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Why are so many twitter accounts shared by a Saudi Arabia disinformation campaign, and the XRP Army?
The Friday before Christmas, Twitter dumped millions of tweets worth of data for researchers to pore over—which got the attention of noted analyst of social network sites, Geoff Golberg of Social Forensics.
In a post today, Golberg linked a surprising number of those Saudi accounts to the XRP Army, a swarm of over 40,000 Twitter accounts devoted to spreading the gospel of XRP. Though that sounds pretty fascinating—why in the world would the Saudis care about Ripple?—the explanation might be more prosaic.
Twitter said it had traced “the source of the [Saudi] coordinated activity to Smaat, a social media marketing and management company based in Saudi Arabia. Our in-house technical indicators show that Smaat appears to have created, purchased, and/or managed these accounts on behalf of — but not necessarily with the knowledge of— their clients.”
(For the record, Smaat’s CEO Sami Al-Rasheed, denied any wrongdoing, called Twitter’s allegations “false” and vowed to take Twitter to court: “We will take all necessary legal actions against Twitter’s arbitrary decision, which had a direct effect on our brand, name, reputation, and business in the market,” he said.)
Nonetheless, Golberg speculated that if Smaat, or whomever, had bought followers for a Saudi Twitter campaign, it's possible it used the same third party that supplies the XRP Army with its fake followers. “It's not to say that there's somebody in Saudi Arabia that's behind the XRP army,” he said. But then again, Golberg said he has absolutely no idea who’s pulling the strings.
Here’s the background on Golberg’s detective work.
In August 2018, Golberg dissected the Twitter account of @GiantGox, an account that tweets in Japanese to almost 40,000 followers (including the Twitter account of Ripple, the team that created XRP) that he claims is one of the most prominent accounts of the XRP army.
Its large follower count would seem to give it legitimacy. Its followers, however, are mostly spurious. “These accounts function solely to inflate the follower counts of some accounts,” Golberg told Decrypt.
Communities connected to GiantGox are separated into distinct groups, and Golberg found that one of the groups contained a large concentration of Arabic language accounts, despite GiantGox tweeting exclusively in Japanese.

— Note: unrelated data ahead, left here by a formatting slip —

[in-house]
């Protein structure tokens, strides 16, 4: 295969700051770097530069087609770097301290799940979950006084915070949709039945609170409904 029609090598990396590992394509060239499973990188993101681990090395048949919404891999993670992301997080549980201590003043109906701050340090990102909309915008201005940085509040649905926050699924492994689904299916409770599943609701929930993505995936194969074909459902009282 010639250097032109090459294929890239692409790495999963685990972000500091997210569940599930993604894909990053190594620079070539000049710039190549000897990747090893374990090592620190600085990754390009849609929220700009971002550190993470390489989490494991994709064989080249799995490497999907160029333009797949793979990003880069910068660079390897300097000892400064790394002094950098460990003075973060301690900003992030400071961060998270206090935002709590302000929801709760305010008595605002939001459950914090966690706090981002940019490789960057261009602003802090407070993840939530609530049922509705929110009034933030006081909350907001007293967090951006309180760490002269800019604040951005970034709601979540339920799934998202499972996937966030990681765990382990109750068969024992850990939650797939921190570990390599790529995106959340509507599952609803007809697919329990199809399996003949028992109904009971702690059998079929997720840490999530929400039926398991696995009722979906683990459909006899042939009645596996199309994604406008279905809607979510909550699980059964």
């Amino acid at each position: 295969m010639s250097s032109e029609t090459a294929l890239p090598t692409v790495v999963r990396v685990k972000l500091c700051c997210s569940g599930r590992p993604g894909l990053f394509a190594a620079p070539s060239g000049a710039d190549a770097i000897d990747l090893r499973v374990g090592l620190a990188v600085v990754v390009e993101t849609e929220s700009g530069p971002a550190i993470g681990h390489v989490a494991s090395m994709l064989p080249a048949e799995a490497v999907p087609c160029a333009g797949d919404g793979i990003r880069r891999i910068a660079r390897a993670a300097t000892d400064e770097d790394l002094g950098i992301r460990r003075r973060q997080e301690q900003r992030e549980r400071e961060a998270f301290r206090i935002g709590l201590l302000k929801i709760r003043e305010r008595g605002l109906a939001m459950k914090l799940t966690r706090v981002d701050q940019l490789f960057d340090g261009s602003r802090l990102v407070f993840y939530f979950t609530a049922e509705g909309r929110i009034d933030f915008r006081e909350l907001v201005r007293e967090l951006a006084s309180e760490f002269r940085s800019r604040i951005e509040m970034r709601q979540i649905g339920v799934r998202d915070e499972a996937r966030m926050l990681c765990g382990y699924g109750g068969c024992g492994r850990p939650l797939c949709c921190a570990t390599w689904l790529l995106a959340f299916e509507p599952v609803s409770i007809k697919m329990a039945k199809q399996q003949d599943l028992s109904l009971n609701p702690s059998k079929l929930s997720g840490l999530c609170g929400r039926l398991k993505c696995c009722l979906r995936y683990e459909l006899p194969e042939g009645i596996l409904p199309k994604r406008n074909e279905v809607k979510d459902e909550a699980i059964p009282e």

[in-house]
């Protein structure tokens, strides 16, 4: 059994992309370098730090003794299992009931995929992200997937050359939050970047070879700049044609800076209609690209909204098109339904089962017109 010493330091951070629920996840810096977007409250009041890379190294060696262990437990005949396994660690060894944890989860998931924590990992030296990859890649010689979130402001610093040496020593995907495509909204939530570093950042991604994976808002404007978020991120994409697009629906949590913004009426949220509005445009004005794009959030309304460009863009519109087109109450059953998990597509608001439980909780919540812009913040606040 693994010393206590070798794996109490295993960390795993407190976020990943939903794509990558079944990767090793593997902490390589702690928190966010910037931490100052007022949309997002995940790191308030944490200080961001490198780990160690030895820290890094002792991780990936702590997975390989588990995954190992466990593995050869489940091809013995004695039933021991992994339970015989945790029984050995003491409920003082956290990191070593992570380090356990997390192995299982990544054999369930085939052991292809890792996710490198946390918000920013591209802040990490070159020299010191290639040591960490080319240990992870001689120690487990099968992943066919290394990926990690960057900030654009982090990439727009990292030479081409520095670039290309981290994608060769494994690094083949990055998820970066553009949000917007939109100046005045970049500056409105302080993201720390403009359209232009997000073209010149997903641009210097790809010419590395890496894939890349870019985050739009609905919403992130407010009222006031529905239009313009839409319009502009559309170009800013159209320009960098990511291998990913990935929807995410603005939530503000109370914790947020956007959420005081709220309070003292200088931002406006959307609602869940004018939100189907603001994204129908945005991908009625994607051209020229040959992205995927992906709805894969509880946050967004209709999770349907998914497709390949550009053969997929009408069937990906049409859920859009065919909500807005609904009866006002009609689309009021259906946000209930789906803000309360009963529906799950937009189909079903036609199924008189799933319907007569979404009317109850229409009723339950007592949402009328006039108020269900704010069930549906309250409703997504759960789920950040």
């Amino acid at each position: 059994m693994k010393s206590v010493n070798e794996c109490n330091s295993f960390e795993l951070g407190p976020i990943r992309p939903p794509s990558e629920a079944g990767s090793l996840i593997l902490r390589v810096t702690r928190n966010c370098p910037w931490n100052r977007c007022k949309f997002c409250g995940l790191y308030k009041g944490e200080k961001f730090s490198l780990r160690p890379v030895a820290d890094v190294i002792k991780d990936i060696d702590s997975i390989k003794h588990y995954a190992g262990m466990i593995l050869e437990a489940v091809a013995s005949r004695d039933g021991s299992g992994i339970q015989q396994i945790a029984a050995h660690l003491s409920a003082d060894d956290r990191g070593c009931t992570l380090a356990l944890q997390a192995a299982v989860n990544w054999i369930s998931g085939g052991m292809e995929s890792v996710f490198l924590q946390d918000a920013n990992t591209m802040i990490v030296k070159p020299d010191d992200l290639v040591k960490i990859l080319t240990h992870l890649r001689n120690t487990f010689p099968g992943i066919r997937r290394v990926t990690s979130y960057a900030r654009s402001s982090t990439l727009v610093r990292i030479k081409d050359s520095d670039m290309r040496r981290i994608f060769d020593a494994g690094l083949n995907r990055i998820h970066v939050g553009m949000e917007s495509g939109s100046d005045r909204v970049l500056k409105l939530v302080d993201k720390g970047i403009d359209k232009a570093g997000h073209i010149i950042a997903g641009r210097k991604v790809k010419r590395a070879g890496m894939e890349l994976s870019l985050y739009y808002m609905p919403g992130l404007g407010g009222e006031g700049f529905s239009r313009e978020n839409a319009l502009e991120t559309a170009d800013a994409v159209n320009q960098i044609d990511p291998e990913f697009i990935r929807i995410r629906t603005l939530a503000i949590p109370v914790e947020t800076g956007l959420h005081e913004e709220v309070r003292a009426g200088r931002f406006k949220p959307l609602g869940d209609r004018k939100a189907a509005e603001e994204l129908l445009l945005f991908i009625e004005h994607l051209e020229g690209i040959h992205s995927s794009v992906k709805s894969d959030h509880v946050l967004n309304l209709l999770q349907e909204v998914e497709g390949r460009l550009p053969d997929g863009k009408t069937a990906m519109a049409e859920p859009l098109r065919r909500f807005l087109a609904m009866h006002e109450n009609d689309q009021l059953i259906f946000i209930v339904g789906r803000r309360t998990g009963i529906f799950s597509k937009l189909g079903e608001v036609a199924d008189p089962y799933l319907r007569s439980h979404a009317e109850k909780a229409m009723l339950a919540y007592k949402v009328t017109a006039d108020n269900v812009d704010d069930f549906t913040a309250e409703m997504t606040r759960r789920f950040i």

Golberg compared Twitter’s dataset to the 1,187 Arabic language accounts connected to GiantGox, and discovered that 70% were retweeted by accounts that Twitter determined were connected to the state-backed Saudi Arabian operation.
“The link is [that] they share followers,” said Golberg. “It's all deeply interconnected,” he said, referring to Twitter’s “underbelly of inauthentic accounts.” Indeed, after Twitter’s audit in December, 28% of the Arabic language accounts connected to GiantGox no longer exist or were suspended by Twitter.
Twitter had previously deleted core accounts of the XRP Army, including @XRPTrump. But “It’s too little, too late, it’s still superficial. The XRP Army still exists on a massive scale,” Golberg said. “This has not put a dent in it at all.”
Twitter’s not doing enough
Golberg claims that Twitter’s data dump is “nothing more than a PR play;” 88,000 shut down accounts are a drop in the ocean compared to the “millions” of accounts that form disinformation campaigns on Twitter. If anything, said Golberg, the data dump just revealed the surface of Twitter’s vast network of disinformation campaigns.
“This is just a byproduct of Twitter doing such a shit job at policing and cleaning their platform, he said. “Twitter says they're going to proactively mitigate against platform manipulation and information operations...and Twitter is not doing that in practice.”
The danger of such campaigns, he said, is that it can unfairly bolster the image of certain accounts. People might trust an account with 1 million followers more than one with 100 followers, and journalists or politicians might look to Twitter to get a pulse on what’s happening as news breaks, using Twitter’s trending feature as a proxy for what the public is thinking about.